Young William’s proposed employment on arrival in Canada was as a ‘printer’.  This was also the occupation of his soon-to-be brother-in-law, Samuel Painter.  When William married in 1931, aged 21, he was described as a storekeeper (shop owner).  Samuel Painter was one of the witnesses, which suggests that the Clews orphans had stayed together as a family, against all the odds. They had arrived in Canada as ‘not quite strangers’ and seemingly prospered in ‘a land of promise’. (11) If so, no one could begrudge them their good fortune.

Article by J.M. Bourne

John Bourne taught History at Birmingham University for thirty years before his retirement in September 2009.  He founded the Centre for First World War Studies, of which he was Director from 2002 to 2009, as well as the MA in British First World War Studies.  He has written widely on the British experience of the Great War on the war front and the home front.  He is currently completing a multi-biography of Britain’s Western Front Generals.  He is a Vice President of The Western Front Association, a Member of the British Commission for Military History, a Fellow of the Royal Historical Society and Hon. Professor of First World War Studies at the University of Wolverhampton.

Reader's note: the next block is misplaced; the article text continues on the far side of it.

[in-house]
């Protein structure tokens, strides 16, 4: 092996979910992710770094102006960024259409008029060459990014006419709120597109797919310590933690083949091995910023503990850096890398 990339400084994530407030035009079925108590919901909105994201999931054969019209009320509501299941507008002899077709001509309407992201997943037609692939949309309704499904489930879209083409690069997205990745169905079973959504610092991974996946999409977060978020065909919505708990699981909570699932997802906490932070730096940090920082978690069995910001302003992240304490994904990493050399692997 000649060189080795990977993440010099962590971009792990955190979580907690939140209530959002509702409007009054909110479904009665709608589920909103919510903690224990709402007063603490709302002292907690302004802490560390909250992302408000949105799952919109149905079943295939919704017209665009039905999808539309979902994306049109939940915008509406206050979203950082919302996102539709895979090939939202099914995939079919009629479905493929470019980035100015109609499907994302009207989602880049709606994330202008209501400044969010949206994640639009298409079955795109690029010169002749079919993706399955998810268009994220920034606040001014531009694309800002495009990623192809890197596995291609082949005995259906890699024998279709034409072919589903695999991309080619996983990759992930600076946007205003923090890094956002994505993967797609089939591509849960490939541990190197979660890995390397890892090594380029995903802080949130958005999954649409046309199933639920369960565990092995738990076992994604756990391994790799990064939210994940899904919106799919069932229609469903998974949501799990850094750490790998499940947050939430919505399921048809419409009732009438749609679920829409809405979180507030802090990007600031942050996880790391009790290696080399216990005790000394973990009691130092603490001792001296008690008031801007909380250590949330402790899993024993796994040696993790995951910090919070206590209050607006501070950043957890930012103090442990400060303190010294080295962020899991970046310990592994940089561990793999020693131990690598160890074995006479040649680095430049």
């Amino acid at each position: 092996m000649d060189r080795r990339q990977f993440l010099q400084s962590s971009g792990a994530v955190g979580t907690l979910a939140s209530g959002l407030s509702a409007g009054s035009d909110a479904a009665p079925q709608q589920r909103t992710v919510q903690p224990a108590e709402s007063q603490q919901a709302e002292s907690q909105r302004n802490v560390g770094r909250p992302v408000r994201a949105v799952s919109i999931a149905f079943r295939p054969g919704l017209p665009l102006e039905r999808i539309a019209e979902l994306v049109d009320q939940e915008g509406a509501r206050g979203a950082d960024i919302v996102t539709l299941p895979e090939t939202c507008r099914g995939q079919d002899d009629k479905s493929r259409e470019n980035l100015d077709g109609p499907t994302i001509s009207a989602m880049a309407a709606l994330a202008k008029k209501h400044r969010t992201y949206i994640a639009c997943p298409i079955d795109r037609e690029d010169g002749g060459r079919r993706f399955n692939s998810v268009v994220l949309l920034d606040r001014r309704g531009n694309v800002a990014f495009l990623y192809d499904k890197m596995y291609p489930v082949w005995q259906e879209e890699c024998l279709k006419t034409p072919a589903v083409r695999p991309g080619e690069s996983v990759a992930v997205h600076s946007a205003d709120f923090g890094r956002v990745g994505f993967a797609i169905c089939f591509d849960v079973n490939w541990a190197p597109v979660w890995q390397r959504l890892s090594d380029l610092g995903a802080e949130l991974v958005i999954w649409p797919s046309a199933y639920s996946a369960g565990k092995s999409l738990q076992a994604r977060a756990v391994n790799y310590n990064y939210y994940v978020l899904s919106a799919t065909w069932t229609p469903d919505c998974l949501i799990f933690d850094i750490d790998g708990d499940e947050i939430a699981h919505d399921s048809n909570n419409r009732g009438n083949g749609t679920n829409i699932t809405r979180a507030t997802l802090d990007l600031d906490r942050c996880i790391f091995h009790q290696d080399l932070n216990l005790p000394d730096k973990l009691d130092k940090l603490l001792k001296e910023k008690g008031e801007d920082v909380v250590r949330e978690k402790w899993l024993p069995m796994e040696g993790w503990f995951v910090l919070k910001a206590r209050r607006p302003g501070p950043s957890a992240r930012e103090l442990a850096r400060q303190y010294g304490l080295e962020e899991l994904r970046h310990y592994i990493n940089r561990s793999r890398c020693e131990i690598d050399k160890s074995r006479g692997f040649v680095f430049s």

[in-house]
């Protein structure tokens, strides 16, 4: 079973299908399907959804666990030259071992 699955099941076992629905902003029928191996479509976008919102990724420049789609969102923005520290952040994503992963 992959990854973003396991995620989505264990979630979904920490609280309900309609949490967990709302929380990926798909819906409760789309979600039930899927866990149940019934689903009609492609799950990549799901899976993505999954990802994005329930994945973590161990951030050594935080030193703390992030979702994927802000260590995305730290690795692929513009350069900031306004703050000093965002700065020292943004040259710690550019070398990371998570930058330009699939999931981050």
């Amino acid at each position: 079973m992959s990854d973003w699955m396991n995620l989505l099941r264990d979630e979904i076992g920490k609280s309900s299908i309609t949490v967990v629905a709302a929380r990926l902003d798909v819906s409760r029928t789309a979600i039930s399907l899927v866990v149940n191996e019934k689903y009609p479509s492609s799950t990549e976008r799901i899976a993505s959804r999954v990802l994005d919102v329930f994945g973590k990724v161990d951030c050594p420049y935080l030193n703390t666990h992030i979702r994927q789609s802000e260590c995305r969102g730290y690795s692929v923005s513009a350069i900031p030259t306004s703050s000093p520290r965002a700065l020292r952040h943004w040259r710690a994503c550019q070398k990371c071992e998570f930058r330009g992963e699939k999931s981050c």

[I should like to acknowledge the invaluable help of Michael Carragher, Su Handford, Dr Alison Hine, Andy Johnson, Dr Geoffrey Noon, Mick Rowson and Craig Suddick in the research and writing of this article.]


(1).  The personal inscription on Wootton’s headstone reads ‘REMEMBRANCE IS A FLOWER THAT NEVER DIES WHEN WATERED BY TEARS OF LOVE. R.I.P.’

(2).  Samuel’s mother is referred to as ‘Julia’ in most documents, except her birth registration, where she is ‘Juliet Ann Procter’, and her marriage certificate, in which she is (weirdly) registered as ‘Juliet Ann Richardson Procter Allen’.  No trace of the names ‘Richardson’ or ‘Allen’ have been found in her family tree.

(3). The surviving documentation is contradictory about the date of Edward’s discharge.  His Pension Ledger says 31 October 1916; other sources say 31 August 1917.  He seems to have applied for a pension after discharge and this was awarded from 4 July 1917, which suggests the 1916 discharge date is correct.  The Sentinel newspaper of 12 May 1917, in reporting brother Samuel’s death, also described Edward as having been discharged.  He was awarded the Silver War Badge [No. 403976] on 20 April 1918.

(4). Samuel’s attestation form for the Imperial Yeomanry states that he had served three years in the ‘1st Battalion North Staffordshire Regiment’, but this would have been the 1st Volunteer Battalion, which had a company in Burslem.  The Regular 1st Battalion was in India from 1897 to 1903.